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Applying International Standards in Enforcing the Right to Personal Liberty in Cameroon: Challenges and Prospects

  • Laura-Stella Enonchong (a1)

Abstract

This article examines the problematic enforcement of the right to personal liberty in Cameroon. It offers a critical review of that right by assessing its compatibility with international standards endorsed by article 9 of the International Covenant on Civil and Political Rights and article 6 of the African Charter on Human and Peoples’ Rights. It finds that, although a small number of provisions are not sufficiently robust to protect that right adequately, for the most part the Cameroonian provisions reflect international standards. In the light of that assessment, the article seeks to identify the impediments to the effective enforcement of the right and to recommend the most effective and feasible mechanisms for developing a robust enforcement framework for the protection and promotion of the right to personal liberty in Cameroon.

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1 Adopted 16 December 1966, entered into force 23 March 1976: 999 UNTS 171. See for instance General Comment No 35.

2 Adopted 27 June 1981, entered into force 21 October 1986: (1982) 21 International Legal Materials 58.

3 Law No 2005/007 of 27 July 2005, as amended by Law No 2006/008 of 14 July 2006 on the CPC.

4 Bertelsmann Stiftung “Bertelsmann transformation index 2012: Cameroon country report” (2012) at 8, available at: <https://www.bti-project.org/fileadmin/files/BTI/Downloads/Reports/2012/pdf/BTI_2012_Cameroon.pdf> (last accessed 29 September 2016); Freedom House “Freedom in the world 2011: Cameroon”, available at: <www.freedomhouse.org/report/freedom-world/2011/cameroon> (last accessed 23 November 2014); Committee to Protect Journalists “Attacks on the press in 2011: Cameroon” (21 February 2012), available at: <https://cpj.org/2012/02/attacks-on-the-press-in-2011-cameroon.php> (last accessed 29 September 2016); Amnesty International “Cameroon: Impunity underpins persistent abuse” (29 January 2009), available at: <http://www.refworld.org/docid/498165c92.html> (last accessed  19 September 2016).

5 Bertelsmann, id at 20–22; Freedom House, ibid; Dicklitch, SFailed democratic transition in Cameroon: A human rights explanation” (2002) 24/1 Human Rights Quarterly 152 at 156.

6 Freedom House: “Freedom in the world 2010: Cameroon”, available at <http://freedomhouse.org/report/freedom-world/2010/cameroon#.VEm46ahwZrQ> (last accessed 23 November 2014).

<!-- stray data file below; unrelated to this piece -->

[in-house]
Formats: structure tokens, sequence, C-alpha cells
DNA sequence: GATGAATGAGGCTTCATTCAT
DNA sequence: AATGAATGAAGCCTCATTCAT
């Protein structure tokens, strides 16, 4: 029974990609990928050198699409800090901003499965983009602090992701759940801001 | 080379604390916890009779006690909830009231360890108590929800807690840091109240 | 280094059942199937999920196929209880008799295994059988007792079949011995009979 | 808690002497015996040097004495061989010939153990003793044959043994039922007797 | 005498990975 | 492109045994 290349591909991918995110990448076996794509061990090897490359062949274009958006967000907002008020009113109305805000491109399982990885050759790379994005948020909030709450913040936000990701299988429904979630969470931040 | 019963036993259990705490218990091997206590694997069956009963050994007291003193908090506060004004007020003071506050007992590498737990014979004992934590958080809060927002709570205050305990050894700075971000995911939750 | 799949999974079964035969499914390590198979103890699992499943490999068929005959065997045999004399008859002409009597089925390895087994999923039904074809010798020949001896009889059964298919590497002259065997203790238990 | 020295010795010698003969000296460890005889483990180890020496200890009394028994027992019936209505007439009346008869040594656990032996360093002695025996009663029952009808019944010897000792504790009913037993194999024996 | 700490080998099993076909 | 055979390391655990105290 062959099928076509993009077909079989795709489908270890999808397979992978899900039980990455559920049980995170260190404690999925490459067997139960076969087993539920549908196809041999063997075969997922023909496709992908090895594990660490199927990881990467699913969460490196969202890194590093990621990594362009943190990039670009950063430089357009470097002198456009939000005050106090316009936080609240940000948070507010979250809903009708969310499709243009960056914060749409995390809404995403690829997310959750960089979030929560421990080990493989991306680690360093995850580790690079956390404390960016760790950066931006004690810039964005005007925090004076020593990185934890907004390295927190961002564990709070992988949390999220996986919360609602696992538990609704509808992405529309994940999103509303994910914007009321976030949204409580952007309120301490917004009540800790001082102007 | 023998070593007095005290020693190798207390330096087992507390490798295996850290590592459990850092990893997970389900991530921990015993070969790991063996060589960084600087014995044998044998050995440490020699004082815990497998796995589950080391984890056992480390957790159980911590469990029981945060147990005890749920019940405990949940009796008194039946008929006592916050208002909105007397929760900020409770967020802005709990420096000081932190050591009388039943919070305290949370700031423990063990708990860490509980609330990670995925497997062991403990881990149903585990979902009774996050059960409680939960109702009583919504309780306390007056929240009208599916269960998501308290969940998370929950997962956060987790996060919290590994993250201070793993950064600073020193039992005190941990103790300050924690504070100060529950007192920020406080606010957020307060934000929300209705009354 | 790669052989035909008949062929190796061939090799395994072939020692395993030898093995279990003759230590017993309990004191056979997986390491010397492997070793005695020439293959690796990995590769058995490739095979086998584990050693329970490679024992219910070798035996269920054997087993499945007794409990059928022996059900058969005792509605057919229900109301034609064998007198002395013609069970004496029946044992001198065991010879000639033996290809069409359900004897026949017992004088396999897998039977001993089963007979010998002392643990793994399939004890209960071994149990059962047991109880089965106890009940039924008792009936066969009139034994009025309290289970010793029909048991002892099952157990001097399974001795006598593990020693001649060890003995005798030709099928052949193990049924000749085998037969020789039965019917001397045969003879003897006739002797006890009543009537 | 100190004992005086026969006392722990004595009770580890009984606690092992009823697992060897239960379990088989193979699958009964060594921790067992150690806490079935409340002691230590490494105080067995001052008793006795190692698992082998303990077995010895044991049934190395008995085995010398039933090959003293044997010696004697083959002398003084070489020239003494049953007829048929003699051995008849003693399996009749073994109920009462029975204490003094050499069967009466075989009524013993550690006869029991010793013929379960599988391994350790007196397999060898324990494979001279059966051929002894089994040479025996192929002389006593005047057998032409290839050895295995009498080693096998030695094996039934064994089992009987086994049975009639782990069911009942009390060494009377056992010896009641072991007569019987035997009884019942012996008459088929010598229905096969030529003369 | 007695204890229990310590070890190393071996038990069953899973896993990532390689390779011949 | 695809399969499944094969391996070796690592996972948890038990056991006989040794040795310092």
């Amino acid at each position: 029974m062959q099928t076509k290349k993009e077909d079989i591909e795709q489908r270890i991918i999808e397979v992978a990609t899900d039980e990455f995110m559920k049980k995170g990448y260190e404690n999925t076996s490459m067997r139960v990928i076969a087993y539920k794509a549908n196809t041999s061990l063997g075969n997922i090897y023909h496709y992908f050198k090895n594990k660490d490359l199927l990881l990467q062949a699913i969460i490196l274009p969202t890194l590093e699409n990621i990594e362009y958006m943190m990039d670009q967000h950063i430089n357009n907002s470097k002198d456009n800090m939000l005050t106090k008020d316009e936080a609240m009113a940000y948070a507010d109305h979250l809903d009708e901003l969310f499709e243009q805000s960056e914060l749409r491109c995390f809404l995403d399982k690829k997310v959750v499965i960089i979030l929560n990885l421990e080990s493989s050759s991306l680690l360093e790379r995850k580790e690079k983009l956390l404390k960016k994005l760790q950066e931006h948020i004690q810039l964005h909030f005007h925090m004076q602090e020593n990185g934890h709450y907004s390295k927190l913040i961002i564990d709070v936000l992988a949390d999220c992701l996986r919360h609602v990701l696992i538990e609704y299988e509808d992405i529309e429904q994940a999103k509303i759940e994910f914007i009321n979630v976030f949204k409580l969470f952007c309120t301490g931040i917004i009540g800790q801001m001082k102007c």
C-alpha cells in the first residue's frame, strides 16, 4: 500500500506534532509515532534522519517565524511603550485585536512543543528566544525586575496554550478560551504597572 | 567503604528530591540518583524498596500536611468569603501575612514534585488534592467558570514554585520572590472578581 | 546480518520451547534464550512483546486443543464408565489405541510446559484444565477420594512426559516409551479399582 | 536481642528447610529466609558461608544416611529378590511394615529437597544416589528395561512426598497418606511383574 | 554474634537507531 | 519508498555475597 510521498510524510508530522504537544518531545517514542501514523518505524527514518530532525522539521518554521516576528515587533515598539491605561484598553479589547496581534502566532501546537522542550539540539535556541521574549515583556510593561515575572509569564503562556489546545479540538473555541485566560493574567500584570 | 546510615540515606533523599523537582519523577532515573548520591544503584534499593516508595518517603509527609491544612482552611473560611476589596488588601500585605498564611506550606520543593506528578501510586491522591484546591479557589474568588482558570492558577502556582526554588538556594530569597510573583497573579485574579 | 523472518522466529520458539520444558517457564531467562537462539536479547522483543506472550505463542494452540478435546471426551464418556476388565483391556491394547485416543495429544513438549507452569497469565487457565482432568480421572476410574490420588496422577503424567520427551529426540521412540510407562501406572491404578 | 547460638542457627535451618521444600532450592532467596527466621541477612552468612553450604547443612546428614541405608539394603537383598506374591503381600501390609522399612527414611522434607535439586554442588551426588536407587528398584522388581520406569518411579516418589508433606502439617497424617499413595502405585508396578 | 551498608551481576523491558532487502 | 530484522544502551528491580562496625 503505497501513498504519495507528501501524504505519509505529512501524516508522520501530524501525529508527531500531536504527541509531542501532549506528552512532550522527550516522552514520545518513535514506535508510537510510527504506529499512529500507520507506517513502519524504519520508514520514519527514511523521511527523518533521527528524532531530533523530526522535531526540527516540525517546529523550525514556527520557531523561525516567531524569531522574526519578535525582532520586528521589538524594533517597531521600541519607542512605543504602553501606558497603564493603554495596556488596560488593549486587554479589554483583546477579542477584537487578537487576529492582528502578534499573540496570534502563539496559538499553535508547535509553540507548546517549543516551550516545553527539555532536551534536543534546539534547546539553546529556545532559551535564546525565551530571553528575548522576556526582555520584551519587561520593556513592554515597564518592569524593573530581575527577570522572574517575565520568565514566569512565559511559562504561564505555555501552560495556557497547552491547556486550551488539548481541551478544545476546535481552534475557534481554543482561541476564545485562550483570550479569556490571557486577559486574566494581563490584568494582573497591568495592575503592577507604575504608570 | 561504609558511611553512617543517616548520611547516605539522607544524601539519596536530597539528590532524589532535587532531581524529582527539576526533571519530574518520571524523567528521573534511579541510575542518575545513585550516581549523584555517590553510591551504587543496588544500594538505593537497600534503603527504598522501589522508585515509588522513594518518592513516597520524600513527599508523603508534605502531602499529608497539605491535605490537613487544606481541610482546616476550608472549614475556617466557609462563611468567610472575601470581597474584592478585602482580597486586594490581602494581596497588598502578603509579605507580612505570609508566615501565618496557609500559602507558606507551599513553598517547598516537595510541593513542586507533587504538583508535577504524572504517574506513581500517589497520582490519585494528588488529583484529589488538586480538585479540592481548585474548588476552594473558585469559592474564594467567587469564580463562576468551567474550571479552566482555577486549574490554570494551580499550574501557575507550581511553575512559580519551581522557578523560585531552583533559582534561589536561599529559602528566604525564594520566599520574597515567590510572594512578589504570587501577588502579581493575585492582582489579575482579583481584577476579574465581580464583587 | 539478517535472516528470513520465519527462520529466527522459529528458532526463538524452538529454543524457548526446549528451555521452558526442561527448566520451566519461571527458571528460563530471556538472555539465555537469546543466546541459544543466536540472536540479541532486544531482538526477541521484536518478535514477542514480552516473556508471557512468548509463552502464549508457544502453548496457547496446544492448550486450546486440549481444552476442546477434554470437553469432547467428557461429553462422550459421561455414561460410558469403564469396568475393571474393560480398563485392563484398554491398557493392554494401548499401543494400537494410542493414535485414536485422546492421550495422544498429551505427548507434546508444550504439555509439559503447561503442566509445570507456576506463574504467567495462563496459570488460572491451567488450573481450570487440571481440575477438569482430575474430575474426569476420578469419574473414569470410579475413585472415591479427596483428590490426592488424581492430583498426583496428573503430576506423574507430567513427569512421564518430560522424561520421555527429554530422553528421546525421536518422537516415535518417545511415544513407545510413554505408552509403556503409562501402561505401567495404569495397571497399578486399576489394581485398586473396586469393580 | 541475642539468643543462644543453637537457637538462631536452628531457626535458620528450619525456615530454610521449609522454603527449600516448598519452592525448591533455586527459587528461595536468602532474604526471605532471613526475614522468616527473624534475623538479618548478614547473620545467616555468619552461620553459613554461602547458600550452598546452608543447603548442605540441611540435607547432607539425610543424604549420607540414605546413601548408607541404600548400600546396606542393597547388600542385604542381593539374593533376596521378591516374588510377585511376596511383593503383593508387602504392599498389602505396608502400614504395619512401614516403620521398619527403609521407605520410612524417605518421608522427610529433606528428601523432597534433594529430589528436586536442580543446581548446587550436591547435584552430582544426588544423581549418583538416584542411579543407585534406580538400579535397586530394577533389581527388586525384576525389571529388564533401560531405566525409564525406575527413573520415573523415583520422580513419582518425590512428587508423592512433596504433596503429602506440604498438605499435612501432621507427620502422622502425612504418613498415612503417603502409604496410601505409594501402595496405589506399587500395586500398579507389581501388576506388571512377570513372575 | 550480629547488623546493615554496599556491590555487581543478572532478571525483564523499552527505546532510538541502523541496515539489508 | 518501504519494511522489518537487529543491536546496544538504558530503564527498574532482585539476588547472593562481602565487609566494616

7 For instance, Nordberg, JIgnoring human rights of homosexuals: Gross violations of international obligations in Cameroon” (2012) 27/2 American University Law Review 439 focuses on the law authorizing the arrest and detention of homosexuals in Cameroon without a broader discussion of the right to personal liberty. Further, Effiom, BHuman rights in Cameroon: A new framework for the National Commission for Human Rights and Freedoms” (2013) 2/1 E-journal of International and Comparative Labour Studies 65 examines the role of the National Commission on Human Rights and Freedoms in promoting socio-economic rights, while Time, VWomen, law and human rights in Cameroon: Progress or status quo?” (2014) 6/1 Journal of Law and Conflict Resolution 1 looks at the development of women's rights in Cameroon.

8 The choice of instruments can be accounted for by the fact that they have been ratified by Cameroon and form part of the corpus of human rights legislation in Cameroon.

9 See generally van Kempen, PHFour concepts of security: A human rights perspective” (2013) 13/1 Human Rights Law Review 1 . See also Joseph, S and Castan, M The International Covenant on Civil and Political Rights: Cases, Materials and Commentary (3rd ed, 2013, Oxford University Press) at 341–44.

10 See for instance the Human Rights Committee's decision in Delgado Páez v Colombia comm no 195/1985, UN doc CCPR/C/39/D/195/1985 (23 August 1990), especially paras 5.5–5.6; Rajapakse v Sri Lanka comm no 1250/2004, UN doc CCPR/C/87/D/1250/2004 (2006); and the African Commission in Sudan Human Rights Organisation and Centre on Housing Rights and Evictions v Sudan comm no 279/03-296/05, especially paras 173–75.

11 Joseph and Castan The International Covenant, above at note 9 at 341.

12 van Alphen v The Netherlands comm no 305/1998, UN doc CCPR/C/39/D/305/1988 (1990) and Spakmo v Norway comm no 631/1999, UN doc CCPR/C/67/D/631/1995 (1999). See also Joseph and Castan, ibid.

13 The European Human Rights Convention has greater clarity on this aspect, given that the grounds for lawful arrest are specifically enumerated in art 5(1)(a)–(f).

14 These are discussed in the next section.

15 For instance art 7(d), which guarantees the right to be tried within a reasonable time by an impartial court or tribunal.

16 Adopted in Maputu, July 2003. Other instruments such as resolutions are authoritative in interpreting and elaborating specific rights in the ACHPR. See Naldi, GThe African Union and the regional human rights system” in Evans, M and Murray, R (eds) The African Charter on Human and Peoples’ Rights: The System in Practice 19862006 (2nd ed, 2008, Cambridge University Press) 20 at 38.

17 Constitution of Cameroon, preamble, para 10.

18 Law No 65/LF/24 of 12 November 1965 and Law No 67/LF/1 of 12 June 1967 on the Cameroonian Penal Code.

19 The most current version is Law No 2006/015 of 29 December 2006 on the Organization of the Judiciary.